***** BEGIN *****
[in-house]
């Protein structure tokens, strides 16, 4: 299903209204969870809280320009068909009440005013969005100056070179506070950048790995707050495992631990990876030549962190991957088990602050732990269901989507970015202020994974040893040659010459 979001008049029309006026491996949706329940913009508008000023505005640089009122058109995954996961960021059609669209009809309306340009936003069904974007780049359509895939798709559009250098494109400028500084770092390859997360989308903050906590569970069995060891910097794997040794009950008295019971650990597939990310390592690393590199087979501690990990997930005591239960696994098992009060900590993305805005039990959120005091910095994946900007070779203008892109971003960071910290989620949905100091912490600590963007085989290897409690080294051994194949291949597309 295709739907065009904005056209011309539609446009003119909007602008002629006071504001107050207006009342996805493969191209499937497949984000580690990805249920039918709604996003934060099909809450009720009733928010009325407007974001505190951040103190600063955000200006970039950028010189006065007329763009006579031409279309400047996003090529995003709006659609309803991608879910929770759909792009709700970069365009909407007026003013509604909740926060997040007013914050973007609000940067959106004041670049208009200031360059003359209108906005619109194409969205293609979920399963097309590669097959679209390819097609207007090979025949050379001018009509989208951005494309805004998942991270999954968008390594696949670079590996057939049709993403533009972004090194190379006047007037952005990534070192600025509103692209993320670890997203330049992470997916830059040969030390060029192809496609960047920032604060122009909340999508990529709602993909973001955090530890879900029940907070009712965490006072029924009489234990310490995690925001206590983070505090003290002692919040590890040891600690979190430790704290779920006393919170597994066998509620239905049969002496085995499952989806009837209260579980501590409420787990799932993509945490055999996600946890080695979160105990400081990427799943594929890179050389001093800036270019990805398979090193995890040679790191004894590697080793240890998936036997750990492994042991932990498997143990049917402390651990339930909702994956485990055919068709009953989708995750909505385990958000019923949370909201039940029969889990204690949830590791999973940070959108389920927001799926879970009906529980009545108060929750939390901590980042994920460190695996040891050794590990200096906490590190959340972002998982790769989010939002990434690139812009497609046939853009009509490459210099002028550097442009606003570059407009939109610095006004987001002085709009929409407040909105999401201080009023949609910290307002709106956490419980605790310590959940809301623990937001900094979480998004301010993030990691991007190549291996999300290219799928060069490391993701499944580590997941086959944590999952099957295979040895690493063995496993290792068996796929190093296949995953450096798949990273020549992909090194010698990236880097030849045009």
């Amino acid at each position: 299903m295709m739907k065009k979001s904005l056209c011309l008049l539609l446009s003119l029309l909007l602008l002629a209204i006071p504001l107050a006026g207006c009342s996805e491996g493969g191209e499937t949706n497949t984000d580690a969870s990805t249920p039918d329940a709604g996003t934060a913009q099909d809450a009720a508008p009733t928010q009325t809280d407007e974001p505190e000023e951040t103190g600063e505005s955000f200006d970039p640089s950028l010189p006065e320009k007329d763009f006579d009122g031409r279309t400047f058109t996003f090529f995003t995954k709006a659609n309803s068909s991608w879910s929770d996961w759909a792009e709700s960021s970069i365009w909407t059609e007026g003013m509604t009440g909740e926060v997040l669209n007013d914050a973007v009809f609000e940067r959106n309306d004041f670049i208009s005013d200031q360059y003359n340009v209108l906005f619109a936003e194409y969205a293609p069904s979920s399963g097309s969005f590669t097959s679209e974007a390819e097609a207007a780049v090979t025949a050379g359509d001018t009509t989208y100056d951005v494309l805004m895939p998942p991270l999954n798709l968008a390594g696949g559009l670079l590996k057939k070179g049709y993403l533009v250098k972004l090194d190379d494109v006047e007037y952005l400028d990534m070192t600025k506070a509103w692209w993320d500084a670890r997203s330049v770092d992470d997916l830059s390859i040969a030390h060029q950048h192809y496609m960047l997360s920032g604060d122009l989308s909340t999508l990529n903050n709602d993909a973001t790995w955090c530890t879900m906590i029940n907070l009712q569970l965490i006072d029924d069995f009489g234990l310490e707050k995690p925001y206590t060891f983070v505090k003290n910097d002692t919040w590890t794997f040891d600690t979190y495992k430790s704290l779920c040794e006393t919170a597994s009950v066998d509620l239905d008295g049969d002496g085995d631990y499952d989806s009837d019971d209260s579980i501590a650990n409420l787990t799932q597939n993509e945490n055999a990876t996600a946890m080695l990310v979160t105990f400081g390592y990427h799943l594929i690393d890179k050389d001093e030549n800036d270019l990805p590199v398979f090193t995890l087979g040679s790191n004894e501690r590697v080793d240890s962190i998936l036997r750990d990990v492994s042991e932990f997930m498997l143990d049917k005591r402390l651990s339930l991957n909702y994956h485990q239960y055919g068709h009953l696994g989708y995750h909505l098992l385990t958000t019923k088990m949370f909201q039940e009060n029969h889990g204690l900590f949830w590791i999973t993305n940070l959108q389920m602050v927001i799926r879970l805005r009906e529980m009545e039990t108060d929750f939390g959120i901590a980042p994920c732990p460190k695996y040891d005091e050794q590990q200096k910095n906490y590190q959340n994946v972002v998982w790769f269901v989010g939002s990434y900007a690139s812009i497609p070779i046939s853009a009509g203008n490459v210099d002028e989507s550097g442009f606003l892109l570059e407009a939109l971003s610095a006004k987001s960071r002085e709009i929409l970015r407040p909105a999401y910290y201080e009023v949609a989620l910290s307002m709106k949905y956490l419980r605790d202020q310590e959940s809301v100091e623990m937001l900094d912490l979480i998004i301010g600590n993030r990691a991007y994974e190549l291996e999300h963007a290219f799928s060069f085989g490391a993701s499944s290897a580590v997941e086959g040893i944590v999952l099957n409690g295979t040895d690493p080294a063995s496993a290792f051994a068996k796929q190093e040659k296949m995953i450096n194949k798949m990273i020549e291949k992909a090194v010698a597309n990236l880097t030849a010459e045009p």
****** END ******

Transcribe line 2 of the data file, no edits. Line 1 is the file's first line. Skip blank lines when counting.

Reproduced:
């Protein structure tokens, strides 16, 4: 299903209204969870809280320009068909009440005013969005100056070179506070950048790995707050495992631990990876030549962190991957088990602050732990269901989507970015202020994974040893040659010459 979001008049029309006026491996949706329940913009508008000023505005640089009122058109995954996961960021059609669209009809309306340009936003069904974007780049359509895939798709559009250098494109400028500084770092390859997360989308903050906590569970069995060891910097794997040794009950008295019971650990597939990310390592690393590199087979501690990990997930005591239960696994098992009060900590993305805005039990959120005091910095994946900007070779203008892109971003960071910290989620949905100091912490600590963007085989290897409690080294051994194949291949597309 295709739907065009904005056209011309539609446009003119909007602008002629006071504001107050207006009342996805493969191209499937497949984000580690990805249920039918709604996003934060099909809450009720009733928010009325407007974001505190951040103190600063955000200006970039950028010189006065007329763009006579031409279309400047996003090529995003709006659609309803991608879910929770759909792009709700970069365009909407007026003013509604909740926060997040007013914050973007609000940067959106004041670049208009200031360059003359209108906005619109194409969205293609979920399963097309590669097959679209390819097609207007090979025949050379001018009509989208951005494309805004998942991270999954968008390594696949670079590996057939049709993403533009972004090194190379006047007037952005990534070192600025509103692209993320670890997203330049992470997916830059040969030390060029192809496609960047920032604060122009909340999508990529709602993909973001955090530890879900029940907070009712965490006072029924009489234990310490995690925001206590983070505090003290002692919040590890040891600690979190430790704290779920006393919170597994066998509620239905049969002496085995499952989806009837209260579980501590409420787990799932993509945490055999996600946890080695979160105990400081990427799943594929890179050389001093800036270019990805398979090193995890040679790191004894590697080793240890998936036997750990492994042991932990498997143990049917402390651990339930909702994956485990055919068709009953989708995750909505385990958000019923949370909201039940029969889990204690949830590791999973940070959108389920927001799926879970009906529980009545108060929750939390901590980042994920460190695996040891050794590990200096906490590190959340972002998982790769989010939002990434690139812009497609046939853009009509490459210099002028550097442009606003570059407009939109610095006004987001002085709009929409407040909105999401201080009023949609910290307002709106956490419980605790310590959940809301623990937001900094979480998004301010993030990691991007190549291996999300290219799928060069490391993701499944580590997941086959944590999952099957295979040895690493063995496993290792068996796929190093296949995953450096798949990273020549992909090194010698990236880097030849045009």